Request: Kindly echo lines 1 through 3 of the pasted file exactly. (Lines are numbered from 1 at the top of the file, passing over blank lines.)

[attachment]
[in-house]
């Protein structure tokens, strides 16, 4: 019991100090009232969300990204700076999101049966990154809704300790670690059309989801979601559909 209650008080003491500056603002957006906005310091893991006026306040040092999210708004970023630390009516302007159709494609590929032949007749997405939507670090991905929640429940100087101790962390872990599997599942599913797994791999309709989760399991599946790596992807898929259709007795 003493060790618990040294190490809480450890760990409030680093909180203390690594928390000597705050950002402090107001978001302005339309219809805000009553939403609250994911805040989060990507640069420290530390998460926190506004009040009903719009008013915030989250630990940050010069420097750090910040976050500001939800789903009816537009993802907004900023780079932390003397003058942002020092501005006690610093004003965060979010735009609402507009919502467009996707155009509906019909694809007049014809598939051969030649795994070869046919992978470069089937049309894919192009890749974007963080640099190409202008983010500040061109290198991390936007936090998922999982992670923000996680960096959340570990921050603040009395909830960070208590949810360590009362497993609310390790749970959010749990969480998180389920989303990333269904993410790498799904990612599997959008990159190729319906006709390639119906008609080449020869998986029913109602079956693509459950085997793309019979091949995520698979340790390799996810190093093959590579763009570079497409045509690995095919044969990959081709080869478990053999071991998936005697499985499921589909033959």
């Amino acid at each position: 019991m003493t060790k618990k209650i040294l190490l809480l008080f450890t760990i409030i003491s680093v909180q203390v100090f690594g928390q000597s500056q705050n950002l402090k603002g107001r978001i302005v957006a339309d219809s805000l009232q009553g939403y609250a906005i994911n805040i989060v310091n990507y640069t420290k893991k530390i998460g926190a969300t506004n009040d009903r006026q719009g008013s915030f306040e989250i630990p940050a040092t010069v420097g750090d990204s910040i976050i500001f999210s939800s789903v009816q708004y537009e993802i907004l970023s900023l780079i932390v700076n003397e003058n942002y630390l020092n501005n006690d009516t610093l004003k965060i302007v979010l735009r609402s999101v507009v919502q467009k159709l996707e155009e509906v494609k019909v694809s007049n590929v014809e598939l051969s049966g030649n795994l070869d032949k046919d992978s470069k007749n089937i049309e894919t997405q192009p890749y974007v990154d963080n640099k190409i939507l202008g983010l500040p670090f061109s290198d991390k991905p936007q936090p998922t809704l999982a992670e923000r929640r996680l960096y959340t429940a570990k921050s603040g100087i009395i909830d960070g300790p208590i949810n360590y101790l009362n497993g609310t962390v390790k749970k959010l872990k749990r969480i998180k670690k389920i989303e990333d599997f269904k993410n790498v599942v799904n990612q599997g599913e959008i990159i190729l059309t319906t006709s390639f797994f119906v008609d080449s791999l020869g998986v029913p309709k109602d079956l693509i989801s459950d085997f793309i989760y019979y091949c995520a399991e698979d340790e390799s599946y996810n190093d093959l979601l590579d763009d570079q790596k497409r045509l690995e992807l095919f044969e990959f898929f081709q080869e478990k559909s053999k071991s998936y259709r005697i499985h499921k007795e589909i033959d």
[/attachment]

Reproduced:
[in-house]
């Protein structure tokens, strides 16, 4: 019991100090009232969300990204700076999101049966990154809704300790670690059309989801979601559909 209650008080003491500056603002957006906005310091893991006026306040040092999210708004970023630390009516302007159709494609590929032949007749997405939507670090991905929640429940100087101790962390872990599997599942599913797994791999309709989760399991599946790596992807898929259709007795 003493060790618990040294190490809480450890760990409030680093909180203390690594928390000597705050950002402090107001978001302005339309219809805000009553939403609250994911805040989060990507640069420290530390998460926190506004009040009903719009008013915030989250630990940050010069420097750090910040976050500001939800789903009816537009993802907004900023780079932390003397003058942002020092501005006690610093004003965060979010735009609402507009919502467009996707155009509906019909694809007049014809598939051969030649795994070869046919992978470069089937049309894919192009890749974007963080640099190409202008983010500040061109290198991390936007936090998922999982992670923000996680960096959340570990921050603040009395909830960070208590949810360590009362497993609310390790749970959010749990969480998180389920989303990333269904993410790498799904990612599997959008990159190729319906006709390639119906008609080449020869998986029913109602079956693509459950085997793309019979091949995520698979340790390799996810190093093959590579763009570079497409045509690995095919044969990959081709080869478990053999071991998936005697499985499921589909033959």
């Amino acid at each position: 019991m003493t060790k618990k209650i040294l190490l809480l008080f450890t760990i409030i003491s680093v909180q203390v100090f690594g928390q000597s500056q705050n950002l402090k603002g107001r978001i302005v957006a339309d219809s805000l009232q009553g939403y609250a906005i994911n805040i989060v310091n990507y640069t420290k893991k530390i998460g926190a969300t506004n009040d009903r006026q719009g008013s915030f306040e989250i630990p940050a040092t010069v420097g750090d990204s910040i976050i500001f999210s939800s789903v009816q708004y537009e993802i907004l970023s900023l780079i932390v700076n003397e003058n942002y630390l020092n501005n006690d009516t610093l004003k965060i302007v979010l735009r609402s999101v507009v919502q467009k159709l996707e155009e509906v494609k019909v694809s007049n590929v014809e598939l051969s049966g030649n795994l070869d032949k046919d992978s470069k007749n089937i049309e894919t997405q192009p890749y974007v990154d963080n640099k190409i939507l202008g983010l500040p670090f061109s290198d991390k991905p936007q936090p998922t809704l999982a992670e923000r929640r996680l960096y959340t429940a570990k921050s603040g100087i009395i909830d960070g300790p208590i949810n360590y101790l009362n497993g609310t962390v390790k749970k959010l872990k749990r969480i998180k670690k389920i989303e990333d599997f269904k993410n790498v599942v799904n990612q599997g599913e959008i990159i190729l059309t319906t006709s390639f797994f119906v008609d080449s791999l020869g998986v029913p309709k109602d079956l693509i989801s459950d085997f793309i989760y019979y091949c995520a399991e698979d340790e390799s599946y996810n190093d093959l979601l590579d763009d570079q790596k497409r045509l690995e992807l095919f044969e990959f898929f081709q080869e478990k559909s053999k071991s998936y259709r005697i499985h499921k007795e589909i033959d």